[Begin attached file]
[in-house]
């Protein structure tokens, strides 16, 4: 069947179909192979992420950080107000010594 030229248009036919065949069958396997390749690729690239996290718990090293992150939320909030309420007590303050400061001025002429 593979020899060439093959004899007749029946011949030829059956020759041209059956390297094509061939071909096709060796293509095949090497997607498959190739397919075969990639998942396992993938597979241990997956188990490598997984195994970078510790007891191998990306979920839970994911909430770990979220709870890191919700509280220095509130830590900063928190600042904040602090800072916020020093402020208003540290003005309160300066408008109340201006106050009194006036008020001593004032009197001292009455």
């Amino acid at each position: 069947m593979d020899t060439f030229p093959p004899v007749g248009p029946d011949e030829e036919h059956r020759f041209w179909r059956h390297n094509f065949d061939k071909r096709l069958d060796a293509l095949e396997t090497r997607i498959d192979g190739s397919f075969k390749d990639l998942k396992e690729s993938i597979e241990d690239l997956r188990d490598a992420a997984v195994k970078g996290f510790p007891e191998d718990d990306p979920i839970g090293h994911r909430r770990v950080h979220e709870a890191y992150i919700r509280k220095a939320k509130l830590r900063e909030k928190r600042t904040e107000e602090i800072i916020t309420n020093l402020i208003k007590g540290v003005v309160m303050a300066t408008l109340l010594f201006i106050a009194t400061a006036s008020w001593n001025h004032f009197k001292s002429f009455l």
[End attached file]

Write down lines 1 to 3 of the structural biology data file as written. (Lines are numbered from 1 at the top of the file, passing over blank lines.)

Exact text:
[in-house]
């Protein structure tokens, strides 16, 4: 069947179909192979992420950080107000010594 030229248009036919065949069958396997390749690729690239996290718990090293992150939320909030309420007590303050400061001025002429 593979020899060439093959004899007749029946011949030829059956020759041209059956390297094509061939071909096709060796293509095949090497997607498959190739397919075969990639998942396992993938597979241990997956188990490598997984195994970078510790007891191998990306979920839970994911909430770990979220709870890191919700509280220095509130830590900063928190600042904040602090800072916020020093402020208003540290003005309160300066408008109340201006106050009194006036008020001593004032009197001292009455």
């Amino acid at each position: 069947m593979d020899t060439f030229p093959p004899v007749g248009p029946d011949e030829e036919h059956r020759f041209w179909r059956h390297n094509f065949d061939k071909r096709l069958d060796a293509l095949e396997t090497r997607i498959d192979g190739s397919f075969k390749d990639l998942k396992e690729s993938i597979e241990d690239l997956r188990d490598a992420a997984v195994k970078g996290f510790p007891e191998d718990d990306p979920i839970g090293h994911r909430r770990v950080h979220e709870a890191y992150i919700r509280k220095a939320k509130l830590r900063e909030k928190r600042t904040e107000e602090i800072i916020t309420n020093l402020i208003k007590g540290v003005v309160m303050a300066t408008l109340l010594f201006i106050a009194t400061a006036s008020w001593n001025h004032f009197k001292s002429f009455l």